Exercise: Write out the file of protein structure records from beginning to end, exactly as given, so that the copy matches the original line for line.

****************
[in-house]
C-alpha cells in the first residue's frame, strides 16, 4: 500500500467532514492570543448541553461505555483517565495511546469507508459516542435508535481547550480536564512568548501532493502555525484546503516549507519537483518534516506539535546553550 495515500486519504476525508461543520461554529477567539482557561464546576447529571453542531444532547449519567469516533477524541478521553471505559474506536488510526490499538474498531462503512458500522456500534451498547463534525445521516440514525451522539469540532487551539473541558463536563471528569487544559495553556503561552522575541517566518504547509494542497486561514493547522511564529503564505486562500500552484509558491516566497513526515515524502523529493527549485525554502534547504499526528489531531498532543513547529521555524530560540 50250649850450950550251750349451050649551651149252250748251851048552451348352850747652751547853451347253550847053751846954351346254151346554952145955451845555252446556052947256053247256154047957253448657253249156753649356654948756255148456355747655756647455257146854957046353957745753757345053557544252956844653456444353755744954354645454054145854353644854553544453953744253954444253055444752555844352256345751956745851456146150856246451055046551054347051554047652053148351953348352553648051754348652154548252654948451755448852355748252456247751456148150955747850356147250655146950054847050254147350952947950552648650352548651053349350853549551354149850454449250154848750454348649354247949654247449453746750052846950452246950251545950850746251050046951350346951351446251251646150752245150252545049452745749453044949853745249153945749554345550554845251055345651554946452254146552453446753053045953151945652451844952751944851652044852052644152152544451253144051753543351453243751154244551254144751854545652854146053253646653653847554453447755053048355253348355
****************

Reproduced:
[in-house]
C-alpha cells in the first residue's frame, strides 16, 4: 500500500467532514492570543448541553461505555483517565495511546469507508459516542435508535481547550480536564512568548501532493502555525484546503516549507519537483518534516506539535546553550 495515500486519504476525508461543520461554529477567539482557561464546576447529571453542531444532547449519567469516533477524541478521553471505559474506536488510526490499538474498531462503512458500522456500534451498547463534525445521516440514525451522539469540532487551539473541558463536563471528569487544559495553556503561552522575541517566518504547509494542497486561514493547522511564529503564505486562500500552484509558491516566497513526515515524502523529493527549485525554502534547504499526528489531531498532543513547529521555524530560540 50250649850450950550251750349451050649551651149252250748251851048552451348352850747652751547853451347253550847053751846954351346254151346554952145955451845555252446556052947256053247256154047957253448657253249156753649356654948756255148456355747655756647455257146854957046353957745753757345053557544252956844653456444353755744954354645454054145854353644854553544453953744253954444253055444752555844352256345751956745851456146150856246451055046551054347051554047652053148351953348352553648051754348652154548252654948451755448852355748252456247751456148150955747850356147250655146950054847050254147350952947950552648650352548651053349350853549551354149850454449250154848750454348649354247949654247449453746750052846950452246950251545950850746251050046951350346951351446251251646150752245150252545049452745749453044949853745249153945749554345550554845251055345651554946452254146552453446753053045953151945652451844952751944851652044852052644152152544451253144051753543351453243751154244551254144751854545652854146053253646653653847554453447755053048355253348355